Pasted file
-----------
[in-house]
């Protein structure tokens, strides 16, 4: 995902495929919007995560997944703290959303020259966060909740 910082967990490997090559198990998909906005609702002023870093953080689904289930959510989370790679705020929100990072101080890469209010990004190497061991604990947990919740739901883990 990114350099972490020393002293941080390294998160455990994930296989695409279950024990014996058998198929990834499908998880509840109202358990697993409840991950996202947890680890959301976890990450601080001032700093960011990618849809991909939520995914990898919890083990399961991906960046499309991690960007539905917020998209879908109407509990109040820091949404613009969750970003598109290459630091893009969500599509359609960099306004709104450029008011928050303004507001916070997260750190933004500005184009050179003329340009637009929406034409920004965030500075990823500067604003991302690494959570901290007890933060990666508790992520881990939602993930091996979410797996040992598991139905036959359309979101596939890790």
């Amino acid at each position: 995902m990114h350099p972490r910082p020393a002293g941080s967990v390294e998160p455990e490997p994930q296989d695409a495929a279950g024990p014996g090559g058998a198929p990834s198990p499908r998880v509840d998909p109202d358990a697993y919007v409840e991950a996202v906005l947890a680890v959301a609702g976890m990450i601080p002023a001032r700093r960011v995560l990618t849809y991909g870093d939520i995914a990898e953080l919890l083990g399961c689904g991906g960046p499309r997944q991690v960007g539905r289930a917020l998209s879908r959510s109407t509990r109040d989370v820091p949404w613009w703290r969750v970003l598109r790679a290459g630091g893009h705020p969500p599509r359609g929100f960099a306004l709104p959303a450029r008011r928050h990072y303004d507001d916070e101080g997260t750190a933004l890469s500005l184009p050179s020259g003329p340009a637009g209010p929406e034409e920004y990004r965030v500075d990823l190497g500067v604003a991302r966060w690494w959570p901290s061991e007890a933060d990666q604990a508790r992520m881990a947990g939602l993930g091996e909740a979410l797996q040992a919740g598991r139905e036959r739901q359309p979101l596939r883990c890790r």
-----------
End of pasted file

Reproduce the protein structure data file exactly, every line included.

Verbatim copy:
[in-house]
């Protein structure tokens, strides 16, 4: 995902495929919007995560997944703290959303020259966060909740 910082967990490997090559198990998909906005609702002023870093953080689904289930959510989370790679705020929100990072101080890469209010990004190497061991604990947990919740739901883990 990114350099972490020393002293941080390294998160455990994930296989695409279950024990014996058998198929990834499908998880509840109202358990697993409840991950996202947890680890959301976890990450601080001032700093960011990618849809991909939520995914990898919890083990399961991906960046499309991690960007539905917020998209879908109407509990109040820091949404613009969750970003598109290459630091893009969500599509359609960099306004709104450029008011928050303004507001916070997260750190933004500005184009050179003329340009637009929406034409920004965030500075990823500067604003991302690494959570901290007890933060990666508790992520881990939602993930091996979410797996040992598991139905036959359309979101596939890790």
């Amino acid at each position: 995902m990114h350099p972490r910082p020393a002293g941080s967990v390294e998160p455990e490997p994930q296989d695409a495929a279950g024990p014996g090559g058998a198929p990834s198990p499908r998880v509840d998909p109202d358990a697993y919007v409840e991950a996202v906005l947890a680890v959301a609702g976890m990450i601080p002023a001032r700093r960011v995560l990618t849809y991909g870093d939520i995914a990898e953080l919890l083990g399961c689904g991906g960046p499309r997944q991690v960007g539905r289930a917020l998209s879908r959510s109407t509990r109040d989370v820091p949404w613009w703290r969750v970003l598109r790679a290459g630091g893009h705020p969500p599509r359609g929100f960099a306004l709104p959303a450029r008011r928050h990072y303004d507001d916070e101080g997260t750190a933004l890469s500005l184009p050179s020259g003329p340009a637009g209010p929406e034409e920004y990004r965030v500075d990823l190497g500067v604003a991302r966060w690494w959570p901290s061991e007890a933060d990666q604990a508790r992520m881990a947990g939602l993930g091996e909740a979410l797996q040992a919740g598991r139905e036959r739901q359309p979101l596939r883990c890790r």